Crime sentences are ‘far too low’ says Kent police commissioner

Crime Commissioner Matthew Scott and Chief Constable of Kent Alan Pughsley

By Local Democracy Reporter Ciaran Duggan

Tougher sentences should be introduced for criminals across the county, says Kent’s police and crime commissioner.

Calls were made to increase the length of convictions for lawbreakers during a virtual meeting of the Kent and Medway police and crime panel yesterday (December 8).

PCC Matthew Scott said: “I think the sentences judges give out are far too low in many circumstances.

“That impacts on victim confidence and it does not give prisons the opportunity to work with those offenders long enough to help rehabilitate.”

Tonbridge and Malling Cllr Mark Rhodes (Con), who is a member of the panel, has lobbied for a national review of crime sentencing after claiming that some residents believe punishments are “far too light”.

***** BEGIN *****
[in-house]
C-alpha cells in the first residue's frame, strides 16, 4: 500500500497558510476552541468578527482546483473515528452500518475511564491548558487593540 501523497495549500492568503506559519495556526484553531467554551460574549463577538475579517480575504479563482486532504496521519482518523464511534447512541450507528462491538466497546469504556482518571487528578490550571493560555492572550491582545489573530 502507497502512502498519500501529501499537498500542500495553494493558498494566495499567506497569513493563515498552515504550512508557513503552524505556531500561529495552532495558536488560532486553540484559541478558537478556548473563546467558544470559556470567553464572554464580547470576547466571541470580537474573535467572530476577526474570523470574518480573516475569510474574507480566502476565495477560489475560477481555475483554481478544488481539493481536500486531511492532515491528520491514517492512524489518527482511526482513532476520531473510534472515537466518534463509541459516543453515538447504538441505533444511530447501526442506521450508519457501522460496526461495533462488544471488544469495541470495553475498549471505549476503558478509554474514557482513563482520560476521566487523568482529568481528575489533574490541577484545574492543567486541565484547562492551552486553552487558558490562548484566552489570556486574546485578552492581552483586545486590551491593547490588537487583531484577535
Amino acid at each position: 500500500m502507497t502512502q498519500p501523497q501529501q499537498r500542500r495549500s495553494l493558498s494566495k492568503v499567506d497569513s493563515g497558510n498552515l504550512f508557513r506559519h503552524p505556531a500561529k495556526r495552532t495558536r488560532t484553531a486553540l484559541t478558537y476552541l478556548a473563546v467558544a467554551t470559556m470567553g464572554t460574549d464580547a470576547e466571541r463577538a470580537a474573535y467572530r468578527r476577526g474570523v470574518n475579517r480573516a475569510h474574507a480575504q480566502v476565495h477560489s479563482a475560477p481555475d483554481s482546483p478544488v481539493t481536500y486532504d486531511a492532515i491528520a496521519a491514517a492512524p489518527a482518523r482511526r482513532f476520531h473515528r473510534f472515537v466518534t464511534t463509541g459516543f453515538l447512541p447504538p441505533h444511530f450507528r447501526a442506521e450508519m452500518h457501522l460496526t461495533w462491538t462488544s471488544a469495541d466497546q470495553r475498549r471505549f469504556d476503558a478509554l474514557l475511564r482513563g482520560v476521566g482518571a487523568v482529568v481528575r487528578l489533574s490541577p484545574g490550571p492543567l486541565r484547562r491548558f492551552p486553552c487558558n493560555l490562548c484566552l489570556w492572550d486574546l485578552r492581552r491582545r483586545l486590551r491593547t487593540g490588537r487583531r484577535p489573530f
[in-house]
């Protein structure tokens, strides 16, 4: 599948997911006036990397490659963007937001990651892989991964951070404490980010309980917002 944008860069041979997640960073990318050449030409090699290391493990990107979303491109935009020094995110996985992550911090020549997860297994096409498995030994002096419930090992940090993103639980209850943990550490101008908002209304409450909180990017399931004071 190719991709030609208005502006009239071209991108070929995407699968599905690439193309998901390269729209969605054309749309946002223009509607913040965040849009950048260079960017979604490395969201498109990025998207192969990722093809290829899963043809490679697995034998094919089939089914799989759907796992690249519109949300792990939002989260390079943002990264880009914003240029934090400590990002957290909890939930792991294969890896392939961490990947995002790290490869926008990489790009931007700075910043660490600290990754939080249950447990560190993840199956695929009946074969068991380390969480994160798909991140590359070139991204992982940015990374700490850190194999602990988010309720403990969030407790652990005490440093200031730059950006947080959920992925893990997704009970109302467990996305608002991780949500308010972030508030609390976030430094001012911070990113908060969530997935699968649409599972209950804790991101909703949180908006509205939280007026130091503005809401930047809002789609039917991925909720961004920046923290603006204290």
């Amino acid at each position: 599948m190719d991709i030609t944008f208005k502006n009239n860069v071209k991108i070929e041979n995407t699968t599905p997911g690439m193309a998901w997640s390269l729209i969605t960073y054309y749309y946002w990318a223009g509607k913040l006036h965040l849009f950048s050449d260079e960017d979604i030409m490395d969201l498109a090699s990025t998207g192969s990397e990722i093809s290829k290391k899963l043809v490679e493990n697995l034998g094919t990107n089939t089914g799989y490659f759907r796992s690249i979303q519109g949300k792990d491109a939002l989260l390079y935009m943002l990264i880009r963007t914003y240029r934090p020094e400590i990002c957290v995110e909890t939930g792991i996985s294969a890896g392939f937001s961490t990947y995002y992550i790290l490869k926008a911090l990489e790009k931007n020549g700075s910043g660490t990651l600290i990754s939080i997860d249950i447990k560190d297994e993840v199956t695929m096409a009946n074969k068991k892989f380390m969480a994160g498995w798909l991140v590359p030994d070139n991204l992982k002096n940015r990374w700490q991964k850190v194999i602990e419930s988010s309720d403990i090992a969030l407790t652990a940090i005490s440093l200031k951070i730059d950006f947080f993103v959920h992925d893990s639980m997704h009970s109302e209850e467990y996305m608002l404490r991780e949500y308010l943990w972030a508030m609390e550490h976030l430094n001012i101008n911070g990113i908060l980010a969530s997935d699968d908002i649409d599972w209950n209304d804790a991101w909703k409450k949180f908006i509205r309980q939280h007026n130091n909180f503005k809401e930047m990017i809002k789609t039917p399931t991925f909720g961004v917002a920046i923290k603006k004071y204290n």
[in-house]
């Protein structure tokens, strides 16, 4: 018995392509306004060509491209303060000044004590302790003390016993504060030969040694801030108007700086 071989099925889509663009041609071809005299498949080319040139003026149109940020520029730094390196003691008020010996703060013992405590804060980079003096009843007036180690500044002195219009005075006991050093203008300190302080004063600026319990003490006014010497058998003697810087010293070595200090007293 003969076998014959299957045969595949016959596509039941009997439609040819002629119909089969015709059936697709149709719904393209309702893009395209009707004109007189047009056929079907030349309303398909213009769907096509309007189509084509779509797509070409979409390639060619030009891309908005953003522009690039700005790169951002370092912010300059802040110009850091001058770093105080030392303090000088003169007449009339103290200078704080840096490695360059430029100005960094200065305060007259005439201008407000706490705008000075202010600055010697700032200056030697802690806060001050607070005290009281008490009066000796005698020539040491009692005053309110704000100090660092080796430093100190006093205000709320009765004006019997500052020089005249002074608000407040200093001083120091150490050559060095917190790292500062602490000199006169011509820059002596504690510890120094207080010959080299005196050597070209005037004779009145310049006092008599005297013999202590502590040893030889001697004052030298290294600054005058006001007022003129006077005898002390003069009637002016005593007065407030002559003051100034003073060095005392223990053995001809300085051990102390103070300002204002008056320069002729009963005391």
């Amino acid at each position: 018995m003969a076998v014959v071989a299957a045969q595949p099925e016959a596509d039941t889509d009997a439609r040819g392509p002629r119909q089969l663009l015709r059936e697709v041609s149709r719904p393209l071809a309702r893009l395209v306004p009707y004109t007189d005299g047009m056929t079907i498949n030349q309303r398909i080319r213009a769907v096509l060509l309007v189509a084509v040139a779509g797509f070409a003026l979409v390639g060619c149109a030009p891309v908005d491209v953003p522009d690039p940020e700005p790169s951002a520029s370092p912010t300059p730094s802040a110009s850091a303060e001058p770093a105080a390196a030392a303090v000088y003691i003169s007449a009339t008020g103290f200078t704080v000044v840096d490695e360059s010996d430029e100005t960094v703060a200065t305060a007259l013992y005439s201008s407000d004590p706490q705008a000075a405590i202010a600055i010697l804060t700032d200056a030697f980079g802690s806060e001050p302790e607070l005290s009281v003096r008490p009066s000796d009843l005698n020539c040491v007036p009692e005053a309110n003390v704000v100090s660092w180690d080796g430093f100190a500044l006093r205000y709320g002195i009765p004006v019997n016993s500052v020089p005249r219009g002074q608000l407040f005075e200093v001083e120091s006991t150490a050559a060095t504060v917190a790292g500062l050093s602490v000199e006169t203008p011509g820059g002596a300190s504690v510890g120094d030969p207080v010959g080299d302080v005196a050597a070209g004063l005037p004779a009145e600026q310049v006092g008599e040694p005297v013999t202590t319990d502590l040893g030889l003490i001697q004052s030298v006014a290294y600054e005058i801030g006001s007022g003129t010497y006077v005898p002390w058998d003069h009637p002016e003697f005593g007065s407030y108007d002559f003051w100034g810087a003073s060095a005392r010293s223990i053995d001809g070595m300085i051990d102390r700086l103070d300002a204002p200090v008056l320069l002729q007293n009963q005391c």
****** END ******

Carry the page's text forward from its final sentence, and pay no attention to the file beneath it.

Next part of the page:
The panel was told that Parliament legislation states that prison sentences for Covid spitting attacks can last up to 24 months.

In the meeting, Mr Scott said criminals who cough and spit on emergency service staff were “scumbags” whose actions could be life-threatening for the police and NHS staff.

New measures came into force this week which saw the maximum penalty for animal cruelty, such as animal fighting, increase to up to five years in prison. The previous toughest sentence was 12 months in jail.

Cllr Rhodes, Tonbridge council’s cabinet member for community services, has called for a government review. He added: “Life sentences should mean life.  Shoplifting punishments appear derisory.

“In fact the whole spectrum of sentencing in my view needs reviewing, taking into account the public’s desire to see the punishment fit the crime.”